CAIRO (AFP) — Ex-army chief Abdel Fattah el-Sissi will be sworn in Sunday as Egypt’s new president, confirming the de facto status of head of state which he has already held for nearly a year.

Sissi will take his oath of office at the Constitutional Court, which police and soldiers have placed under heavy guard ahead of the ceremony at 9.30 a.m.

Palestinian Authority President Mahmoud Abbas, Arab royals from the Gulf and African leaders will later attend a reception at Cairo’s Ittihadiya presidential palace.

On Friday, Prime Minister Benjamin Netanyahu and President Shimon Peres phoned Sissi to congratulate him on his victory.

Netanyahu’s office said he called the Egyptian leader and noted “the strategic importance of ties between the countries, and the peace agreement between them.”

The Israeli premier also wished the Egyptian people “a future of stability, prosperity and peace.”

Peres also phoned Sissi to congratulate him, saying he wanted to bolster ties between the nations.

Sissi reportedly stressed the importance of the Israel-Egypt peace treaty.

Israeli leaders were not invited to the inauguration; Egypt called this a technicality since Israel’s ambassador to Cairo has not yet presented his credentials; Israel is sending a diplomatic envoy to the event.

Sissi won the May 26-28 polls with 96.9 percent of the vote, in a crushing defeat for his only rival, leftist leader Hamdeen Sabbahi, who walked away with only three percent of the vote.

The lopsided victory came nearly a year after Sissi toppled president Mohamed Morsi, winning kudos from many Egyptians who had demanded an end to the Islamist’s turbulent one-year rule.

Morsi’s Muslim Brotherhood, crushed by a massive crackdown, boycotted the vote.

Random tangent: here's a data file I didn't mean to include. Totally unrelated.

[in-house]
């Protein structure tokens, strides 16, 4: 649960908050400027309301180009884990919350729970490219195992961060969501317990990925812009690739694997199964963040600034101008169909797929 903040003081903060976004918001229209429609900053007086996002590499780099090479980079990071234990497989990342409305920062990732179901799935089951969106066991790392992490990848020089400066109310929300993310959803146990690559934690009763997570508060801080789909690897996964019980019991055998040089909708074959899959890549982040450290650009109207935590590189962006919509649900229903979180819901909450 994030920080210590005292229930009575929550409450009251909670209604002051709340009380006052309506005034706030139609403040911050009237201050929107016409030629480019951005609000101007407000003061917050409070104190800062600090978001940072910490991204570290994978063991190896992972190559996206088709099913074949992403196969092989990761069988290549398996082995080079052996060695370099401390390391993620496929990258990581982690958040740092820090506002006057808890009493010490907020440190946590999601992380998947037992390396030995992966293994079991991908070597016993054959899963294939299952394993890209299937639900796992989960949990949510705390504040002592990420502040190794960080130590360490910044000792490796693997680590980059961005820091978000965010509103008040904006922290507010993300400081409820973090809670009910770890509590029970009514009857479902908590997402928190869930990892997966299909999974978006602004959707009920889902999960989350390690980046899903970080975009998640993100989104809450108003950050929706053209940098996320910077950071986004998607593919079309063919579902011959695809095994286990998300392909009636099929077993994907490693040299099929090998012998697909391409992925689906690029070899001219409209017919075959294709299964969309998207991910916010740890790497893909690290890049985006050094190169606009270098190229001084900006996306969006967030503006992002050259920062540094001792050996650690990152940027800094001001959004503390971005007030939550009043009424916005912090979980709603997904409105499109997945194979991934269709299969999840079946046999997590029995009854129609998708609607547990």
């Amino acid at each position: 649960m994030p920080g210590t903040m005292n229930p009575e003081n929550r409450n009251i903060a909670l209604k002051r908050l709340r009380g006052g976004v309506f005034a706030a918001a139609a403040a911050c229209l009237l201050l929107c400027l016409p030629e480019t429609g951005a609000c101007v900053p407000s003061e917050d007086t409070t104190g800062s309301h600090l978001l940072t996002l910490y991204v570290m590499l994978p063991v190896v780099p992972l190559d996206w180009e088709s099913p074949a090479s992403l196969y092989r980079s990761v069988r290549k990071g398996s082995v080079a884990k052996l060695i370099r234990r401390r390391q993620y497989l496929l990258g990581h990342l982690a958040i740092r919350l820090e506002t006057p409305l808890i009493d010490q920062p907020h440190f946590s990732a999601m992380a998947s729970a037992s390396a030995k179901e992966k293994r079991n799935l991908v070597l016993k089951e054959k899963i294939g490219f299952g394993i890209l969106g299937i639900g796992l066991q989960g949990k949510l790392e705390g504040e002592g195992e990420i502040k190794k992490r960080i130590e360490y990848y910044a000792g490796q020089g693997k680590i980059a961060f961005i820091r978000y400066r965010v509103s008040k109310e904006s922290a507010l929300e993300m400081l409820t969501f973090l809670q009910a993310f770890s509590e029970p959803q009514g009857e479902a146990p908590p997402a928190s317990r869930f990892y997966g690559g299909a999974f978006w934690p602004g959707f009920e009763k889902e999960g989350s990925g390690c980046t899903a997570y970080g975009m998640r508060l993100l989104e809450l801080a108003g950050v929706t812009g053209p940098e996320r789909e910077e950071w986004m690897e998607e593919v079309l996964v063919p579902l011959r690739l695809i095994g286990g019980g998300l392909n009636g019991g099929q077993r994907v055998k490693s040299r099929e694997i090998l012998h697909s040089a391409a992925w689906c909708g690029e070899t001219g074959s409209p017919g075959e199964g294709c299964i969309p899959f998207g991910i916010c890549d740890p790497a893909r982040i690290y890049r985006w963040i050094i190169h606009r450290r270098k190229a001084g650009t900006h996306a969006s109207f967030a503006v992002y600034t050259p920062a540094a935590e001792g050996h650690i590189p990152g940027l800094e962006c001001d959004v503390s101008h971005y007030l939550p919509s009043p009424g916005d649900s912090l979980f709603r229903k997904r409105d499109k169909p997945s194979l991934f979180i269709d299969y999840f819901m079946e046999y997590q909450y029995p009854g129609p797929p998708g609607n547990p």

Sissi’s main challenges will be to restore stability and revive the economy after three years of turmoil, following a 2011 uprising that ousted strongman Hosni Mubarak.

In a television address after his victory was announced Tuesday, the retired field marshal called on Egyptians to “work to return security to this nation.”

“The future is a blank page, and it is in our hands to fill with what we want… bread, freedom, human dignity, social justice,” he said.

Egyptians celebrate in Cairo's Tahrir Square on June 3, 2014 after ex-army chief Abdel Fattah al-Sisi won 96.9 percent of votes in the country's presidential election. (photo creidt: Mohamed el-Shahed/AFP)

Egyptians celebrate in Cairo’s Tahrir Square on June 3, 2014 after ex-army chief Abdel Fattah al-Sissi won 96.9 percent of votes in the country’s presidential election. (photo creidt: Mohamed el-Shahed/AFP)

But Sissi’s opponents fear that under his rule, Egypt will return to an autocratic regime worse than under Mubarak.

Since Morsi’s ouster, the crackdown by the military-installed authorities on his supporters has killed more than 1,400 people and left thousands behind bars.

In the run-up to the election, Sissi said that “national security” takes precedence over democratic freedoms.
He will be the fifth Egyptian president to rise from the ranks of the military and is expected to reassert the army’s grip on politics.

Saudi Arabia’s King Abdullah, who opposed Morsi’s Brotherhood, called for a donor conference to help Egypt after the results were announced.

The oil powerhouse will be represented at the swearing-in ceremony by Crown Prince Salman bin Abdulaziz, alongside the rulers of Kuwait and Bahrain.

Western nations, which congratulated Sissi on his election win while stressing the importance of safeguarding human rights, are sending low-level officials or will be represented by ambassadors.

Washington has voiced concerns about “the restrictive political environment” during the vote, urging Sissi to show “commitment to the protection of the universal rights of all Egyptians.”

Senior State Department official Thomas Shannon will represent Washington at the inauguration of the new president of Egypt, the Arab world’s most populous nation and a strategic regional partner.

Sunday has been declared a national holiday for state employees to allow them to take part in celebrations for the inauguration.

Times of Israel staff contributed to this report.